Trade war: Geopolitical ructions became the dominant theme late in North American trade, setting up a day for Asian markets distracted by trade-war developments and rising diplomatic tensions in other geographies. The heightened trade war anxieties were piqued by news that China would be slapping retaliatory tariffs of 25 per cent on $US16b worth of US imports, in response to the Trump administrations go-ahead earlier in the week to implement comparable tariffs on Chinese imports. The trade conc
MSCI All-Country Index, which tracks shares in 47 countries, hit the lowest level since August '16 overnight
Crude hovers above $74 a barrel on concerns Hurricane Michael in the US may affect supply
USD down as it does not keep pace with SGD. Trump comments that FED is moving rates too quickly
Iron Ore Benchmark breaks back into $70s amid speculation over further stimulus from Chinese policymakers
Trump accepted the resignation of Nikki Haley as US ambassador to UN. C
Theresa May has scheduled another vote on her Brexit deal following the latest round of voting on the house of commons as MP’s voted last night to extend article 50. It still remains to be seen whether this extension will be agreed to by the EU.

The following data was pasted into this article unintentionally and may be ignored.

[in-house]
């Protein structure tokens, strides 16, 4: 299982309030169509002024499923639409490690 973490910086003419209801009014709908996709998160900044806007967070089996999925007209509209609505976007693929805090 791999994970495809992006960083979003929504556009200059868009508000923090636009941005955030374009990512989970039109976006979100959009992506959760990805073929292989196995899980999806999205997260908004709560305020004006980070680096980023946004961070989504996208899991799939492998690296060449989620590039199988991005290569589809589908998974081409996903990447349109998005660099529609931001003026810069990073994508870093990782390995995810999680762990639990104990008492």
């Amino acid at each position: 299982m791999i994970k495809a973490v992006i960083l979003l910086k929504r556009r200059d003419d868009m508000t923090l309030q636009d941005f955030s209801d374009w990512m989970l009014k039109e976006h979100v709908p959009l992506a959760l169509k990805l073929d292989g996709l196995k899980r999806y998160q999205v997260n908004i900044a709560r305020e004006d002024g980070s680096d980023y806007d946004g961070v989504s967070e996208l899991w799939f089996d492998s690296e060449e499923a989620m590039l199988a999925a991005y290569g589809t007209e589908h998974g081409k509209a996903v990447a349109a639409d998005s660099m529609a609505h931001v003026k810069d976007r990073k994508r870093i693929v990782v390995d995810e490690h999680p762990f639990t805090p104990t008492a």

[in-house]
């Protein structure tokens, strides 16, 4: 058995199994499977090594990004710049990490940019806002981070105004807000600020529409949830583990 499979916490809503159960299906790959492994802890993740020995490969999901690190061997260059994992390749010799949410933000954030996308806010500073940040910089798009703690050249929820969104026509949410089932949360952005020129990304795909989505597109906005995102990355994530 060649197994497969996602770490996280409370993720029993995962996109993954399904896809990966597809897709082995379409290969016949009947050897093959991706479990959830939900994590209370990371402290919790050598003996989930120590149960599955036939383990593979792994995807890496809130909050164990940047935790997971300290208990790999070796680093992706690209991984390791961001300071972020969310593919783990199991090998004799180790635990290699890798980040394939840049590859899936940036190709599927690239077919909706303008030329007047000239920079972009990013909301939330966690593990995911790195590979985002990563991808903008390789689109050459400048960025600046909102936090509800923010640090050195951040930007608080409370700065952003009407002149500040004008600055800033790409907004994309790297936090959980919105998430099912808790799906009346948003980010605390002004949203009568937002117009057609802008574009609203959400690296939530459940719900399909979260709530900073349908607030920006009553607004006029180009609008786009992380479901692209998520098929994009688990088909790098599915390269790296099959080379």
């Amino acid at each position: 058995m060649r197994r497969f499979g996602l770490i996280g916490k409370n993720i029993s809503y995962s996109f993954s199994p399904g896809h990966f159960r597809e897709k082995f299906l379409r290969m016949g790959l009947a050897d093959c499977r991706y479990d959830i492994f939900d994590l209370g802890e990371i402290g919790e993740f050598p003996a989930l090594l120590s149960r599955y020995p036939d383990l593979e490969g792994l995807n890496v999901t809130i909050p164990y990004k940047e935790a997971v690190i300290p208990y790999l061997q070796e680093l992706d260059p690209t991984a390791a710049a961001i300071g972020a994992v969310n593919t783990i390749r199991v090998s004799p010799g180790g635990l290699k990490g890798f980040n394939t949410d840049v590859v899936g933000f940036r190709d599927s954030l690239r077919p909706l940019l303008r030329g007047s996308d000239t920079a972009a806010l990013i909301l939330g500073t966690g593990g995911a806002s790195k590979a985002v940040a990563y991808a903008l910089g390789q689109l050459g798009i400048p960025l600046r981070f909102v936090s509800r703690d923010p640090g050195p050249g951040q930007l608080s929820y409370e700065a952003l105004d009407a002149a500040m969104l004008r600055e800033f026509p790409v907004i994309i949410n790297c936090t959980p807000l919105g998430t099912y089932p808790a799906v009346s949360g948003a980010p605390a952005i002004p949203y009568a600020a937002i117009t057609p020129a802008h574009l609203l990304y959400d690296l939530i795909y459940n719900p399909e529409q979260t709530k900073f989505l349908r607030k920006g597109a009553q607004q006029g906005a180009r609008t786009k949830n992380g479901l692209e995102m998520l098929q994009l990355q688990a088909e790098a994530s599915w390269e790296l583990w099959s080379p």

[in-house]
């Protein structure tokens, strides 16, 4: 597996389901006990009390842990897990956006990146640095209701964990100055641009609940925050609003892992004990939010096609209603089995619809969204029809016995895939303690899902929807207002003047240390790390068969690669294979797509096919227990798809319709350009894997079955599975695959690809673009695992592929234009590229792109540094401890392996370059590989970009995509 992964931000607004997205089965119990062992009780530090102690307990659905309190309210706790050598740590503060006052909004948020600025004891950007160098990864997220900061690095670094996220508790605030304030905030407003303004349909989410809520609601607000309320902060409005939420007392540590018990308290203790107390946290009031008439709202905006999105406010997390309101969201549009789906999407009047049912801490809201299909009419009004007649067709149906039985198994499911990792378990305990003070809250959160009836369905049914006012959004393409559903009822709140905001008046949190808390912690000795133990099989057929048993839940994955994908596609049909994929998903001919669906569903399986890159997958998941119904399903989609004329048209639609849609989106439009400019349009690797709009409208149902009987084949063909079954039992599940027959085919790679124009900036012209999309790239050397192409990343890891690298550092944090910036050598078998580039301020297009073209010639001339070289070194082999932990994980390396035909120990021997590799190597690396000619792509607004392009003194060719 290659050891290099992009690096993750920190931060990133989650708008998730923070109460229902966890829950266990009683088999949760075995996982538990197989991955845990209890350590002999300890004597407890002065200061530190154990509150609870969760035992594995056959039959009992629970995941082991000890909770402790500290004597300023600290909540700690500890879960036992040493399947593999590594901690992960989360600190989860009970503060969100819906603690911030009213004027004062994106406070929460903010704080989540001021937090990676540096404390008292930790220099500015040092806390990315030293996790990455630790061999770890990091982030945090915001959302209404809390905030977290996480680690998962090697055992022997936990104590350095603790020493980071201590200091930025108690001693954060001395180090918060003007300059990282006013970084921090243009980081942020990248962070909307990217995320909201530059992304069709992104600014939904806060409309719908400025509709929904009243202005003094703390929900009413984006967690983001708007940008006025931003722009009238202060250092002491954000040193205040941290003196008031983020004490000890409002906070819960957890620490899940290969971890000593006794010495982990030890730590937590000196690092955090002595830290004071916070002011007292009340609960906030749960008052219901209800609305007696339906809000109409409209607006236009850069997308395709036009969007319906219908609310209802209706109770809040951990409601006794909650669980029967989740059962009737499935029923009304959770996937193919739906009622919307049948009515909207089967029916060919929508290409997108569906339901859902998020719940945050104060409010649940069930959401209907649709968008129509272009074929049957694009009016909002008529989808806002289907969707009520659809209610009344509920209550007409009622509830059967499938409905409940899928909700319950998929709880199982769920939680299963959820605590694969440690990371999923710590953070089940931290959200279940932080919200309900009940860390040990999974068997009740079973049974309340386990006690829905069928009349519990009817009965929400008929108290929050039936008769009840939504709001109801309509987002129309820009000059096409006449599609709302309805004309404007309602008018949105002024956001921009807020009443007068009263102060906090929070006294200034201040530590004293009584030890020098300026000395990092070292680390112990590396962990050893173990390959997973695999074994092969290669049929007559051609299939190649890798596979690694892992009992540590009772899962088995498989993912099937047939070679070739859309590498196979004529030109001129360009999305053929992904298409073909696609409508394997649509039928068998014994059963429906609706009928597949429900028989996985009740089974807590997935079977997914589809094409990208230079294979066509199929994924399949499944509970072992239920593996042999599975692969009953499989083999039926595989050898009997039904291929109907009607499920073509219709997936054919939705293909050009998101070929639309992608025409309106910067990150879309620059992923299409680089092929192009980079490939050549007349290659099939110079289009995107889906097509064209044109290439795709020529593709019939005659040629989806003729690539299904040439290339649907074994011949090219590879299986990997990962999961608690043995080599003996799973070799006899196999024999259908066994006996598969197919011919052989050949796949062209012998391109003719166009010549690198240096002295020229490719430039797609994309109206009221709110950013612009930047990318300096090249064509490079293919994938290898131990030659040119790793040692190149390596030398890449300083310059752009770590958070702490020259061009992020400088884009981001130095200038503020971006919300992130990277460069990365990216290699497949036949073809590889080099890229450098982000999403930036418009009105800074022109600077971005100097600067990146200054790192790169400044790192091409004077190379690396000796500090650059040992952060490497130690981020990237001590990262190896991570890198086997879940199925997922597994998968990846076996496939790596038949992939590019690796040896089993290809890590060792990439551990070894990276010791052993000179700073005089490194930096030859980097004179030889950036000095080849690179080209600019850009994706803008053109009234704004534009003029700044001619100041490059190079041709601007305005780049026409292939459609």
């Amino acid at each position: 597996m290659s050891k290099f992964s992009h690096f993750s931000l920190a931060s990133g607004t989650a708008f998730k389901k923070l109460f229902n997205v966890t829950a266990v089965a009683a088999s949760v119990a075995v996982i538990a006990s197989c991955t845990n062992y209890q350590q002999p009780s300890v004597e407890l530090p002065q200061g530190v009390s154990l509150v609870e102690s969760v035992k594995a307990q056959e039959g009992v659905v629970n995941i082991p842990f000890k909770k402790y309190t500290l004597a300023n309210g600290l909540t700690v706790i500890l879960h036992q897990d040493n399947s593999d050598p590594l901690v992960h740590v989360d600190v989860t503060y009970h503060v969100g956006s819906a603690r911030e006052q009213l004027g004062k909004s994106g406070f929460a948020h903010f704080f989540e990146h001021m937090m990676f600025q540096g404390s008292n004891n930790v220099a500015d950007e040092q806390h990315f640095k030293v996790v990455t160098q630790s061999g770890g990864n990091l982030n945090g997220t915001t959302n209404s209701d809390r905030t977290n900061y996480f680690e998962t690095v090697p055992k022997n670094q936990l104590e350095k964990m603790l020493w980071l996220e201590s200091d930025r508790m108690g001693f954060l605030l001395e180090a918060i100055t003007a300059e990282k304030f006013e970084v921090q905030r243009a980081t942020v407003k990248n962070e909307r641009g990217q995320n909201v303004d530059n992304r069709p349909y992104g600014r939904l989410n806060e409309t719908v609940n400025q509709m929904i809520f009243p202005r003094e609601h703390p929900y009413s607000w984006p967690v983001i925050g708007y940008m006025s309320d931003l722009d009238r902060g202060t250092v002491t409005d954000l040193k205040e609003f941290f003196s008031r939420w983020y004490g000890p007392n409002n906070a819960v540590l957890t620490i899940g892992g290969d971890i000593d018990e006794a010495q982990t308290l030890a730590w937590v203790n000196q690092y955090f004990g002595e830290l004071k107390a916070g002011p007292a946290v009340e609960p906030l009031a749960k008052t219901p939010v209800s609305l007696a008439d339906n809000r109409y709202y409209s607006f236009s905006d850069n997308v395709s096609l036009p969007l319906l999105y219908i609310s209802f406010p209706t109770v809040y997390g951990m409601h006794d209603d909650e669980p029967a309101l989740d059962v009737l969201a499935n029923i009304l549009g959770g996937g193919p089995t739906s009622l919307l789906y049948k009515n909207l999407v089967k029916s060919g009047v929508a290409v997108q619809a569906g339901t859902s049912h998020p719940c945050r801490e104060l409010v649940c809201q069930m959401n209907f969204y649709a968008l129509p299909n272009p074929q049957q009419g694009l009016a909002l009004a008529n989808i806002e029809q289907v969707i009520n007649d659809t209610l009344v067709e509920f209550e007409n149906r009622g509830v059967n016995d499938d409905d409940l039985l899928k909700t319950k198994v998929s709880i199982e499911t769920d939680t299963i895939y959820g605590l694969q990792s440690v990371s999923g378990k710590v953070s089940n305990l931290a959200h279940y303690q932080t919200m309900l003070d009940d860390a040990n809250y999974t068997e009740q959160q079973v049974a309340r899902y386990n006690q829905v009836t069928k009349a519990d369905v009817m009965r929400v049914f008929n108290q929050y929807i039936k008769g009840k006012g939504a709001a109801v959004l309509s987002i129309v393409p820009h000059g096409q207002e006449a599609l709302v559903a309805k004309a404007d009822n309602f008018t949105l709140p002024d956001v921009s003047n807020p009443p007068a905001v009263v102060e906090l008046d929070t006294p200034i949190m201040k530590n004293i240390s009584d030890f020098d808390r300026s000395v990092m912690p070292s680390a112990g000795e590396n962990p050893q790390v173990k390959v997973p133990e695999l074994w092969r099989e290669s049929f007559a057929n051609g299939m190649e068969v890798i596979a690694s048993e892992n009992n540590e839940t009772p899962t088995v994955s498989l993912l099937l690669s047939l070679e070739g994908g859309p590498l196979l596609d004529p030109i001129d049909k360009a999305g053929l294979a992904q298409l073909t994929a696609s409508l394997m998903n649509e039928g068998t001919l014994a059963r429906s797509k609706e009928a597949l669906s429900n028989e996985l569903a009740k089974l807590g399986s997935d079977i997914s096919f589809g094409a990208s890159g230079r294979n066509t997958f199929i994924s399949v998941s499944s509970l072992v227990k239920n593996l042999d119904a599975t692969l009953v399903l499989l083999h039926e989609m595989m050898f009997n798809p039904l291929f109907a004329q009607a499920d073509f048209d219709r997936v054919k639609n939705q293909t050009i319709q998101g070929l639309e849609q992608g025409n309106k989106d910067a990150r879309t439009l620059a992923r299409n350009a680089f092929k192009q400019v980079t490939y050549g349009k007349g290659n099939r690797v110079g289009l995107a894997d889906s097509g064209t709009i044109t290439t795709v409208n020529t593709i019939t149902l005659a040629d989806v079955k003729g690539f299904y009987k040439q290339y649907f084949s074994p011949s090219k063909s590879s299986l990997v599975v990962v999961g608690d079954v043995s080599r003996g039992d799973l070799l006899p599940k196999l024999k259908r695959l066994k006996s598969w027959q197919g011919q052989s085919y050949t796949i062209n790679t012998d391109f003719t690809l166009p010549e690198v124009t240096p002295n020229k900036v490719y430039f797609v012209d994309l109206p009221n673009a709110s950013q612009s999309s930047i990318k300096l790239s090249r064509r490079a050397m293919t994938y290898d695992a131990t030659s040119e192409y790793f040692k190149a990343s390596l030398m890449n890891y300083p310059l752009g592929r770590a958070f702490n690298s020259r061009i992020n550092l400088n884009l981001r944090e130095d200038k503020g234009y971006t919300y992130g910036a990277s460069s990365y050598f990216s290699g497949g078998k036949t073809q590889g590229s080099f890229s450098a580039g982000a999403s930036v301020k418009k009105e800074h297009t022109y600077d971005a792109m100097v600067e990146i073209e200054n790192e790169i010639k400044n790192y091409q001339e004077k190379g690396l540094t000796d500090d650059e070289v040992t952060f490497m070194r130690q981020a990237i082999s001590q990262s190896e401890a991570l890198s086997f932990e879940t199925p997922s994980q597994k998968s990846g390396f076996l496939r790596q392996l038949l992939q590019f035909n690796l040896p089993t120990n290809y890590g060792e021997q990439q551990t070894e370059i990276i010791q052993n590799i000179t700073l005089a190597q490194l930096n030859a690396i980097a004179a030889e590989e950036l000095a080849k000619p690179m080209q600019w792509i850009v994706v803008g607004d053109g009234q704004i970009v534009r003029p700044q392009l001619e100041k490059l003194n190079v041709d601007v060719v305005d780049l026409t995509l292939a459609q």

The US senate has voted to prevent funding for Trump’s border wall, the main sticking point of the government shutdown at the beginning of the year, potentially setting up a veto from the president.
The FTSE was up 0.5% yesterday but most o
May will start her two-week campaign to sell her historic Brexit deal to MPs as EU leaders have agreed on the UK's Brexit deal during the summit held in Brussels over the weekend, outlining it is "the best and only deal possible".
European Commission President Jean-Claude Juncker explained that anyone who thinks that the EU will offer improved terms if MPs reject the deal will be left "disappointed" - MPs are expected to vote on the 12th of December.
Asian equity markets had a mixe
Fed on tap: It’s a commentary written on the fly this morning, as developments out of this morning’s US Federal Reserve meeting are being digested by markets. The Fed has hiked rates just as they were expected to do, with market participants now trawling through the fine print in the Fed’s commentary. We were expecting a “dovish hike”; what we got looks like a “less-dovish than-expected-hike”. The dot plots were revised as presumed: the Fed has told the markets that it expects interest rates to